Minor changes in mic positioning can greatly affect the sound you capture. Start by suspending the microphone from a boom stand, preferably using a shockmount, which will reduce floor rumble and other stand-borne vibrations. Position the capsule so that it is centered and even with the talent's mouth, between four and six inches away. (When using a shotgun mic, position it a little farther back, between six and ten inches from the lips.) Insert a pop filter about halfway between the mouth and the mic capsule.

When testing the mic, listen not only for accentuated sibilance but also for susceptibility to plosives (popped ps, ts, and even chs and tchs). To reduce plosives, try positioning the mic capsule a bit higher than the talent's upper lip and aimed downward slightly. Another approach is to mic the voice from the side, between 20 and 30 degrees off center. (Side miking has the additional benefit of making it easier to position the talent's script.)

Sometimes capsule repositioning alone doesn't solve the problem. For such cases, Spotted Eagle suggests taping a pencil directly over the center of the mic (see Fig. 4). This trick stops popping simply by breaking up the air flow.


The same preamps you use for recording music will usually work fine for recording spoken voice. In general, though, go for clean, low-noise preamps rather than those that provide coloration or a particular sonic signature.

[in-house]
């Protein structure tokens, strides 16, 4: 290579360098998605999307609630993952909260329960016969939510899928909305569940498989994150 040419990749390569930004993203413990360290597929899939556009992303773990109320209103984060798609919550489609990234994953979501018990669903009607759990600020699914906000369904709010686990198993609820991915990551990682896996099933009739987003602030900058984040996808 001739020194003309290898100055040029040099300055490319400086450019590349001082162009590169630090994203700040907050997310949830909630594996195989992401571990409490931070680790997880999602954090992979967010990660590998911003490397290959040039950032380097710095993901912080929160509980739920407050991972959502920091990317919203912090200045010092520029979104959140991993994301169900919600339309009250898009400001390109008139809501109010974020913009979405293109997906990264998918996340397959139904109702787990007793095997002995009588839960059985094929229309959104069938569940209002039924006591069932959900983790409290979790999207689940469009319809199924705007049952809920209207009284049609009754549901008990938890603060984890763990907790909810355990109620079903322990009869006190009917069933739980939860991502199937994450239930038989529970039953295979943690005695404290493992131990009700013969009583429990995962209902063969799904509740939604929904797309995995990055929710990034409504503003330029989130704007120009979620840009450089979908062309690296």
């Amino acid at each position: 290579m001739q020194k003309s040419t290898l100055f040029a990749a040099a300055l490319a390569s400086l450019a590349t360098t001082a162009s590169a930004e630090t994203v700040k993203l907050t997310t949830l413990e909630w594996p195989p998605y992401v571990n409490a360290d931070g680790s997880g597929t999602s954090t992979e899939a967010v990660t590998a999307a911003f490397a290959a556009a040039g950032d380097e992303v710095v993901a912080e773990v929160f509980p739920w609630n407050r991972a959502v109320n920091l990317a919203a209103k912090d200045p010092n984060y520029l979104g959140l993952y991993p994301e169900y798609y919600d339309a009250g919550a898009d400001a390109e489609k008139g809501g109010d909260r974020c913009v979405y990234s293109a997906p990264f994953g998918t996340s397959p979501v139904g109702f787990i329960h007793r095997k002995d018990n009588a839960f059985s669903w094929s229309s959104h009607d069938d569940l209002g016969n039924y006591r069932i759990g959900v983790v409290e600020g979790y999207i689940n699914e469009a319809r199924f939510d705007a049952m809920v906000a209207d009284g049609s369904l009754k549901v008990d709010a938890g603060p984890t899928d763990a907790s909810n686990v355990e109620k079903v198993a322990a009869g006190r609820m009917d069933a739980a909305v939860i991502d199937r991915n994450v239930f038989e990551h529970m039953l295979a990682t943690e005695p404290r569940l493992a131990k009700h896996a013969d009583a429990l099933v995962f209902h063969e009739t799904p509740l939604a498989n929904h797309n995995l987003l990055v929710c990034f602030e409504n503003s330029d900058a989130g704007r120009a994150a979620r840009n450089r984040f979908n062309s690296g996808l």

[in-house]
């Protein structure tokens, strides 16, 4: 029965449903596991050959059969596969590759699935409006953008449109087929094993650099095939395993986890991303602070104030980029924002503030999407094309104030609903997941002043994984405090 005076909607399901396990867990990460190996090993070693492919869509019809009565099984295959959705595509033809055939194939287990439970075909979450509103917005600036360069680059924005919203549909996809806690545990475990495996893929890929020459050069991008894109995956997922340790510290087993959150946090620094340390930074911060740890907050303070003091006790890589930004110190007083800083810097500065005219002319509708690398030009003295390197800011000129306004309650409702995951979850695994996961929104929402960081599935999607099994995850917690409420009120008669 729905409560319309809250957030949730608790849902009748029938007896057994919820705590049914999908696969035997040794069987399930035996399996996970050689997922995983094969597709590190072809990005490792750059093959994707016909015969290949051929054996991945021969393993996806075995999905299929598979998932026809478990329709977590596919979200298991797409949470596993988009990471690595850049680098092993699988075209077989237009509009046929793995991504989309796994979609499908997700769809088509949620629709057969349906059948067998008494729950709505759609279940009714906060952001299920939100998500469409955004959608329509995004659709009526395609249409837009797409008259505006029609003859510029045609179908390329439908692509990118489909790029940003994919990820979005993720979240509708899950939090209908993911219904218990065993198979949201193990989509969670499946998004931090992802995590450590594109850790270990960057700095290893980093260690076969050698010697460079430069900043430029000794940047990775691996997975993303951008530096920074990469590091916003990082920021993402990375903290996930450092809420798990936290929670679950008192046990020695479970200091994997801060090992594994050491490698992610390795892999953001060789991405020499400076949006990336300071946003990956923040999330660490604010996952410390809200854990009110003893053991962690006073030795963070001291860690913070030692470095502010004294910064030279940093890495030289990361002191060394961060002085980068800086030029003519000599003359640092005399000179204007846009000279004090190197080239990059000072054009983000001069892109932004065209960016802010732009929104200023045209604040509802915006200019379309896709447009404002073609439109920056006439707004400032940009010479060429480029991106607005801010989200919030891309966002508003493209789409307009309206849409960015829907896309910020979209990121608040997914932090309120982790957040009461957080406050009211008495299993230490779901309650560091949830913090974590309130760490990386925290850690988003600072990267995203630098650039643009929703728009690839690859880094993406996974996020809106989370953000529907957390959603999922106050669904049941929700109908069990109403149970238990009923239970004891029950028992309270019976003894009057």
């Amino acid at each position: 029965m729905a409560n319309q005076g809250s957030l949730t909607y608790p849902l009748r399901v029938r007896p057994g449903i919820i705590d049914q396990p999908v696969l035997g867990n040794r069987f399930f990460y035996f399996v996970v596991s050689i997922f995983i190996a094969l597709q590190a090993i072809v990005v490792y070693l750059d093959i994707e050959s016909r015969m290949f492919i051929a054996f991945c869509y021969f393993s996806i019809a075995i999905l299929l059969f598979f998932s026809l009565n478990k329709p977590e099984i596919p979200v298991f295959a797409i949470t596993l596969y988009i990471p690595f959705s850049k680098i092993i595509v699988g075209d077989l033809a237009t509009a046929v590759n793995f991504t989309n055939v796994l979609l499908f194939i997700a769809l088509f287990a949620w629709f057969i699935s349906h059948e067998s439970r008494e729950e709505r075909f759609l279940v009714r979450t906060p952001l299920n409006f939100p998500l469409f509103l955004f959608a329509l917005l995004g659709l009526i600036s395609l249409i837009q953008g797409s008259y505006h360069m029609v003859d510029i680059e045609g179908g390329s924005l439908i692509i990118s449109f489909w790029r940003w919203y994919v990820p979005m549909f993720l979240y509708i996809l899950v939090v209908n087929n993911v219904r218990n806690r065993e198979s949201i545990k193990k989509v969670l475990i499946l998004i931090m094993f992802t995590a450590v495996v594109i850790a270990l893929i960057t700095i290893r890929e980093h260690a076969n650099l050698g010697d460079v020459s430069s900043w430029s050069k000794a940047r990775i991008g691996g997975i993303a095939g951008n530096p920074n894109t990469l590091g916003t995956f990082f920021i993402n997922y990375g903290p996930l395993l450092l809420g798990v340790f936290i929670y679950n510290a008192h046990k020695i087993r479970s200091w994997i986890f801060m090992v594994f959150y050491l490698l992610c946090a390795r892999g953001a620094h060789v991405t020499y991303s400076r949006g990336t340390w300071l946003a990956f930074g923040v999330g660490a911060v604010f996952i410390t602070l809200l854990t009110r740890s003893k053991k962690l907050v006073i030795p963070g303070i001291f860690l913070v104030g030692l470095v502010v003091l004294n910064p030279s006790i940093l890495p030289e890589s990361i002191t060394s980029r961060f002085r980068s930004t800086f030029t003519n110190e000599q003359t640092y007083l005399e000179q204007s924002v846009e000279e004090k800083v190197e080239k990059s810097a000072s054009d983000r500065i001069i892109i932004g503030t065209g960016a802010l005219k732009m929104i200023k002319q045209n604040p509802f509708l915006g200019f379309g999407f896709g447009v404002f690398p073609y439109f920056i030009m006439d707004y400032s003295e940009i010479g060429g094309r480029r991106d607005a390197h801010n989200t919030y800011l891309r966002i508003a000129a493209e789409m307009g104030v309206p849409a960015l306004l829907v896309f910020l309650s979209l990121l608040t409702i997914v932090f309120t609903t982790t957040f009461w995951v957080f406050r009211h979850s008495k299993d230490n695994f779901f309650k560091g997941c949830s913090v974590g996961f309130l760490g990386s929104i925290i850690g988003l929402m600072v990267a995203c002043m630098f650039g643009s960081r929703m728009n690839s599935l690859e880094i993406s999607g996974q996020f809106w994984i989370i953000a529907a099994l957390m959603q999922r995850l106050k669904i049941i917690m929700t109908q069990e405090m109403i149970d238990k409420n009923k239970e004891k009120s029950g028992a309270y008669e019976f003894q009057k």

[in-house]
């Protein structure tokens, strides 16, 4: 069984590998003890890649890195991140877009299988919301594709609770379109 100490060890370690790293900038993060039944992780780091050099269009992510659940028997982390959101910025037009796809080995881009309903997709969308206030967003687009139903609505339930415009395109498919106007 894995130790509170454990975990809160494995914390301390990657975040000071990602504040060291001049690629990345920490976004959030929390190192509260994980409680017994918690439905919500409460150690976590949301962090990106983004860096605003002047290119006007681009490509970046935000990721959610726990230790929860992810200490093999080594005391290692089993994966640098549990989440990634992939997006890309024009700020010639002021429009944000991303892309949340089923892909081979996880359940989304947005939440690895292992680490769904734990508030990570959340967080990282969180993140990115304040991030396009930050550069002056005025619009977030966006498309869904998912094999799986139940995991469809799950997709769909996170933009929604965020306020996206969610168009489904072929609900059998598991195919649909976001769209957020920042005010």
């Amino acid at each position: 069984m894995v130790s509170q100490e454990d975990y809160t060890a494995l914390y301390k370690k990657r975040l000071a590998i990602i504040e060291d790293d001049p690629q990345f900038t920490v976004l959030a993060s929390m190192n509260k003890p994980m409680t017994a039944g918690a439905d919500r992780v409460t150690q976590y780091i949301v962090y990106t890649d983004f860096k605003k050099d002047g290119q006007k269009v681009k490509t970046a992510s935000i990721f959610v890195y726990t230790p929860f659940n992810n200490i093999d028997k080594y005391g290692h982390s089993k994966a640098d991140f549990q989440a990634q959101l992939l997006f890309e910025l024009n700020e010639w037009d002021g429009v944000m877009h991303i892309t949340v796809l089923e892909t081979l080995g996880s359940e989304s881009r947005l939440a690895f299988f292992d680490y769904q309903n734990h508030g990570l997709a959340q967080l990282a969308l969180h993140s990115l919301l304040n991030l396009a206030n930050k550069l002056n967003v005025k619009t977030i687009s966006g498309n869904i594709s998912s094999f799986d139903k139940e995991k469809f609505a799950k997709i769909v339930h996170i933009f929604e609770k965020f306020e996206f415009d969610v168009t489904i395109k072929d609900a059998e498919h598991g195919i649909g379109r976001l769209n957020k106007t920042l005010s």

In my studio, I often record straight into the onboard mic preamps of an Edirol UA-5 USB audio interface. The sound is basic, uncolored, and low noise. Hogan uses the mic preamps in his Mackie 1202 VLZ mixer, which he routes to an M-Audio Delta 66 interface. Spotted Eagle relies on his John Hardy M-1 mic preamp.


Any decent recorder, analog or digital, can work well for voice-overs. You can even use 2-track software, such as Sonic Foundry Sound Forge, to record and edit your tracks. Hogan uses Syntrillium Cool Edit Pro and simultaneously records to DAT as a backup. He leaves the DAT running during the session to avoid missing any takes because of computer problems. The always-running DAT also captures warm-ups and rehearsals — possibly useful takes that typically are lost.

When recording to a digital medium, set your levels so you still have plenty of wiggle room should the talent suddenly get louder. Average levels around -10 dB to -12 dB are usually sufficient. (Remember that 0 dB analog is equivalent to about -20 dB digital.) Record in mono at the highest sampling rate and bit depth that you have available. I record, edit, and mix at 24-bit, 48 kHz; later, if necessary, I convert the bit depth and downsample the sampling rate, depending on the client. Some clients want a CD or WAV or AIFF files, which mean a 16-bit word length and a 44.1 kHz sampling rate; others want a high-quality MP3; and some prefer to take the 24/48 files on CD-R.